Tate Spearheads Global Warming Initiative


Nicholas Serota, Tate galleries director, implores art galleries to turn down heat to prevent climate change

The Tate galleries director, Nicholas Serota, is leading the charge to make art galleries cut temperature and humidity levels. Current rules and regulations for gallery temperature and humidity are not only expensive, Serota argues;  they are also harming the environment.

Currently, a gallery/museum must guarantee a climate of 70 degrees Fahrenheit (21 degrees Celsius) and 50% relative humidity, to be eligible to borrow ‘great art’. These regulations were set down in London during the First and Second World Wars in order to ensure that artworks being moved to escape the bombs found a safe home.

But Serota, together with Mark Jones (the former head of the Victoria and Albert Museum), argues that the current climate crisis demands change. ‘We need to devise imaginative new solutions to resolve the dichotomy between long-term collections care and expensive environmental conditions’, Serota explained. This can be achieved, he believes, by establishing ‘a new dialogue between professionals’, to ‘empower them to consider fresh options’. Serota, true to his word, has set up a working group to investigate the possibilities of making changes at the Tate.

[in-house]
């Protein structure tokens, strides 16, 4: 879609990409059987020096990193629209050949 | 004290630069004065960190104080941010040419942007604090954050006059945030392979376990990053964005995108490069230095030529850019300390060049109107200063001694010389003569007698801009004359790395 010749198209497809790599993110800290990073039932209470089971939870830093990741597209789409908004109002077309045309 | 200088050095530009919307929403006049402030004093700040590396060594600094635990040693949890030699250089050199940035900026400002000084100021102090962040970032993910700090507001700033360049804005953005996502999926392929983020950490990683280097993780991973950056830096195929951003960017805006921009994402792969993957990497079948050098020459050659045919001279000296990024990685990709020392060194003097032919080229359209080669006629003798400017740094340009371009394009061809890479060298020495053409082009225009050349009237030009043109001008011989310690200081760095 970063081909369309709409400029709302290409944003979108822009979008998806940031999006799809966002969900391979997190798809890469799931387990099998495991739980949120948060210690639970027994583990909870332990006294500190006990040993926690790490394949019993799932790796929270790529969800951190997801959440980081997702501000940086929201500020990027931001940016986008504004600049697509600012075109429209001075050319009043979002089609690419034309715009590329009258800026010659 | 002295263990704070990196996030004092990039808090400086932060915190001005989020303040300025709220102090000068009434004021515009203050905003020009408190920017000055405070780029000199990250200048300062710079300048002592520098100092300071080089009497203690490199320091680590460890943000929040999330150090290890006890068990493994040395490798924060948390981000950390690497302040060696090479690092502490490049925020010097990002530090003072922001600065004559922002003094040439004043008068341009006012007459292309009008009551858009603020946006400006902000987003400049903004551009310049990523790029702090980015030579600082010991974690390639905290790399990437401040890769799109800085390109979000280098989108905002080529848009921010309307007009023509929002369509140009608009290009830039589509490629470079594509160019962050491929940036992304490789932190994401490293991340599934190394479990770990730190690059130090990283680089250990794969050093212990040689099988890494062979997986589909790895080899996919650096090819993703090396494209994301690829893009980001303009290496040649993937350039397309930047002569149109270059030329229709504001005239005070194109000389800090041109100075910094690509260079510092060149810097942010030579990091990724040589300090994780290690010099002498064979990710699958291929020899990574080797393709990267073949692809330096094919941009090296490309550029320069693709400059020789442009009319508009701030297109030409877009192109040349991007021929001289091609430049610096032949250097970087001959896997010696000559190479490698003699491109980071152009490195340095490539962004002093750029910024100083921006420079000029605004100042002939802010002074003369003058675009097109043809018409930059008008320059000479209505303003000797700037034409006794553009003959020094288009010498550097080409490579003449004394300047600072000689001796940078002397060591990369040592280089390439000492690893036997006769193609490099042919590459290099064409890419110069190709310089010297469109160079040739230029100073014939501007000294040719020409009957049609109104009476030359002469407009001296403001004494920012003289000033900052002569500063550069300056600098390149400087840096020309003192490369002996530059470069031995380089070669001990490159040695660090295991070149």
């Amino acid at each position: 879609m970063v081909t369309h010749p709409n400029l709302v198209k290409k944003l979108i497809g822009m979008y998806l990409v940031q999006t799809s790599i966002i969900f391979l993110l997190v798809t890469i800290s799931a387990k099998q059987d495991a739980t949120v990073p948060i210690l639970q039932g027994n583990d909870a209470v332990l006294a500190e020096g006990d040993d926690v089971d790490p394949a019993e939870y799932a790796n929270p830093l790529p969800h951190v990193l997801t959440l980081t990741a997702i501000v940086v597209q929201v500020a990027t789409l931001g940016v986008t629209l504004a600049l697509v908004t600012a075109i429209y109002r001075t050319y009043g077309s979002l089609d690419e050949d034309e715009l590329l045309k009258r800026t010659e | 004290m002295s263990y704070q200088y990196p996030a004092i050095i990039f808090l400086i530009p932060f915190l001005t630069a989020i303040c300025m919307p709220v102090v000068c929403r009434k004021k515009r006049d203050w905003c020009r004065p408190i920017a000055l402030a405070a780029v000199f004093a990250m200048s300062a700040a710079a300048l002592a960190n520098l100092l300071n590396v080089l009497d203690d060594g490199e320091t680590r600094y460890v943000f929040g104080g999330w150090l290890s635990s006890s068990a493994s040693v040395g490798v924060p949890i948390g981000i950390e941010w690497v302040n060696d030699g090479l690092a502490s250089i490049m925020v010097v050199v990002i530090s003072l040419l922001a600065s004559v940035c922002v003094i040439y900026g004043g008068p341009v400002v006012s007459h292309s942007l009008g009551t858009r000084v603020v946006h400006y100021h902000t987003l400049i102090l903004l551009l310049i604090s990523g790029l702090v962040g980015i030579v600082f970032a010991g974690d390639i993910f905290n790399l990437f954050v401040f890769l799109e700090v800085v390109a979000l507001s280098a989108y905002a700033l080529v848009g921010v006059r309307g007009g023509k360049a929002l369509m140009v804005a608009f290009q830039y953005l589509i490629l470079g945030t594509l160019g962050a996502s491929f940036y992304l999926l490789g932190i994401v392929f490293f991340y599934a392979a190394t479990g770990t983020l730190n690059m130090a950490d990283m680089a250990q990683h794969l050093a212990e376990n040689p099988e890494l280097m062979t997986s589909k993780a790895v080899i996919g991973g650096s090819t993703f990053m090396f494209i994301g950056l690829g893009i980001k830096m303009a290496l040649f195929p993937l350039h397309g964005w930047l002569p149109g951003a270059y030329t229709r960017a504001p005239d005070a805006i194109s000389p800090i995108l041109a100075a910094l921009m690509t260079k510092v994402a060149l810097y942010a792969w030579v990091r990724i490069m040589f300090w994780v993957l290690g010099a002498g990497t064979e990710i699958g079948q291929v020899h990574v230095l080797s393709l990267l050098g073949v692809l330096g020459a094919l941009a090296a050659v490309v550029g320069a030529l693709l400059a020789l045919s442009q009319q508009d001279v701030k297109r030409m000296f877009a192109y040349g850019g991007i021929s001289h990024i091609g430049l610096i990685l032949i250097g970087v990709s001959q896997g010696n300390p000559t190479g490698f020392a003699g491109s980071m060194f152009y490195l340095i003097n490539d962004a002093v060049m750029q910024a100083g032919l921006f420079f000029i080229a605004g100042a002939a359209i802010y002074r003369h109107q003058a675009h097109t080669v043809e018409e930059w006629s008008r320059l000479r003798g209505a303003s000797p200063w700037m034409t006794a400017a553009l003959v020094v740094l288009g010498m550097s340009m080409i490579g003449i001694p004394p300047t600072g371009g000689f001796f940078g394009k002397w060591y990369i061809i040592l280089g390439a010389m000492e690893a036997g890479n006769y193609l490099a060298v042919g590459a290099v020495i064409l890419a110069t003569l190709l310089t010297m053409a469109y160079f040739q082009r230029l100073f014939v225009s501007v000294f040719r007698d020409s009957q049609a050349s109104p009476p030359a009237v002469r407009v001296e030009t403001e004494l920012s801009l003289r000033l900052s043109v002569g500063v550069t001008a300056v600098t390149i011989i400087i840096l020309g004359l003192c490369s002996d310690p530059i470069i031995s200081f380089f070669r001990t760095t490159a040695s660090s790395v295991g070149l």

So far, Serota has met with some success. The National Museum Directors Conference, for example, has modified advice in ‘interim guidelines’, while the Indianapolis Museum of Art has unilaterally abandoned agreed environmental control levels. But, it seems that the long-term solution could lie with architects, and a return to the ‘smart’ systems of ventilation now superseded by air con.

The Tate has issued a statement expressing hope ‘that over the next couple of years definitive guidelines and conditions can be reached through co-ordinated research findings from a range of institutions in the UK and internationally’. But admitted that ‘Materials which are highly sensitive will always need tight controls’. Consequently, while making changes in the collection display galleries at Tate Modern and Tate Britain, Tate directors have yet to touch the thermostat in loan exhibition galleries, or in the rooms where ‘vulnerable works’ are displayed.

Serota’s crusade comes at a time when feeling is running high about the preservation of invaluable artworks. The Leonardo Da Vinci exhibition at the National Gallery has publicised issues of art preservation with the news that the British tax payer could be asked to pay up to £1.5 billlion if any of the were damaged during their time in the UK. 

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